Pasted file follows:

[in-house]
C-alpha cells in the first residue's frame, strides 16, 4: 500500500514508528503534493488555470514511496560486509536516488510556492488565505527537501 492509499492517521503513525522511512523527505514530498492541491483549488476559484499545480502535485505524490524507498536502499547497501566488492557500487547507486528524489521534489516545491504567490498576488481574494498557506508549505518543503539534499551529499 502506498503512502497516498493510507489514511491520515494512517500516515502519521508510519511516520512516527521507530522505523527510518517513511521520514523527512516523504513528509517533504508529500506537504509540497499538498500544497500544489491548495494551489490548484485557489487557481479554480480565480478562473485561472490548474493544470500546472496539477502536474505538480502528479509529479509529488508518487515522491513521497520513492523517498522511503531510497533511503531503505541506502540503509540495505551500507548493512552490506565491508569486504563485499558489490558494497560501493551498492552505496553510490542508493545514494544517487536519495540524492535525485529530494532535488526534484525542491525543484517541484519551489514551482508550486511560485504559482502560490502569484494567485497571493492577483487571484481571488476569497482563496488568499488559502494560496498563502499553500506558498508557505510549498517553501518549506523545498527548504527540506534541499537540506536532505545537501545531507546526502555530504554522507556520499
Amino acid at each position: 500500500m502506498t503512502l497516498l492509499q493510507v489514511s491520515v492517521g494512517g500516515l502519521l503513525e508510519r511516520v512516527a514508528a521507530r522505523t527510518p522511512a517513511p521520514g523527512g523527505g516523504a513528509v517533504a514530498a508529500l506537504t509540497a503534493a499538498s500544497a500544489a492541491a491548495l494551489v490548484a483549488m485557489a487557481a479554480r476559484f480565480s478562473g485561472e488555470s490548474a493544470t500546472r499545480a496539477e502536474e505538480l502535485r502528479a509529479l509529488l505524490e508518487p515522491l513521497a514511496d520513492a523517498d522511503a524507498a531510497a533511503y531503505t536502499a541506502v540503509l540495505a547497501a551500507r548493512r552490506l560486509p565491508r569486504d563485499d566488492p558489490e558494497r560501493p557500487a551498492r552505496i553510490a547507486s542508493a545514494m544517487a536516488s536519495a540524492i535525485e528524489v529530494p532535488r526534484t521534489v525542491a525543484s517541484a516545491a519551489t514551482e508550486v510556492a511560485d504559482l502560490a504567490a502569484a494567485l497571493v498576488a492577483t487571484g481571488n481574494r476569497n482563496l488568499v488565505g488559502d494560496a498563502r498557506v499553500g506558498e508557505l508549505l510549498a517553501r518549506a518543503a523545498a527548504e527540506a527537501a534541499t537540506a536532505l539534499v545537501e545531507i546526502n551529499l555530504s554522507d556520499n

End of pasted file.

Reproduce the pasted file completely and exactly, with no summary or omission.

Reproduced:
[in-house]
C-alpha cells in the first residue's frame, strides 16, 4: 500500500514508528503534493488555470514511496560486509536516488510556492488565505527537501 492509499492517521503513525522511512523527505514530498492541491483549488476559484499545480502535485505524490524507498536502499547497501566488492557500487547507486528524489521534489516545491504567490498576488481574494498557506508549505518543503539534499551529499 502506498503512502497516498493510507489514511491520515494512517500516515502519521508510519511516520512516527521507530522505523527510518517513511521520514523527512516523504513528509517533504508529500506537504509540497499538498500544497500544489491548495494551489490548484485557489487557481479554480480565480478562473485561472490548474493544470500546472496539477502536474505538480502528479509529479509529488508518487515522491513521497520513492523517498522511503531510497533511503531503505541506502540503509540495505551500507548493512552490506565491508569486504563485499558489490558494497560501493551498492552505496553510490542508493545514494544517487536519495540524492535525485529530494532535488526534484525542491525543484517541484519551489514551482508550486511560485504559482502560490502569484494567485497571493492577483487571484481571488476569497482563496488568499488559502494560496498563502499553500506558498508557505510549498517553501518549506523545498527548504527540506534541499537540506536532505545537501545531507546526502555530504554522507556520499
Amino acid at each position: 500500500m502506498t503512502l497516498l492509499q493510507v489514511s491520515v492517521g494512517g500516515l502519521l503513525e508510519r511516520v512516527a514508528a521507530r522505523t527510518p522511512a517513511p521520514g523527512g523527505g516523504a513528509v517533504a514530498a508529500l506537504t509540497a503534493a499538498s500544497a500544489a492541491a491548495l494551489v490548484a483549488m485557489a487557481a479554480r476559484f480565480s478562473g485561472e488555470s490548474a493544470t500546472r499545480a496539477e502536474e505538480l502535485r502528479a509529479l509529488l505524490e508518487p515522491l513521497a514511496d520513492a523517498d522511503a524507498a531510497a533511503y531503505t536502499a541506502v540503509l540495505a547497501a551500507r548493512r552490506l560486509p565491508r569486504d563485499d566488492p558489490e558494497r560501493p557500487a551498492r552505496i553510490a547507486s542508493a545514494m544517487a536516488s536519495a540524492i535525485e528524489v529530494p532535488r526534484t521534489v525542491a525543484s517541484a516545491a519551489t514551482e508550486v510556492a511560485d504559482l502560490a504567490a502569484a494567485l497571493v498576488a492577483t487571484g481571488n481574494r476569497n482563496l488568499v488565505g488559502d494560496a498563502r498557506v499553500g506558498e508557505l508549505l510549498a517553501r518549506a518543503a523545498a527548504e527540506a527537501a534541499t537540506a536532505l539534499v545537501e545531507i546526502n551529499l555530504s554522507d556520499n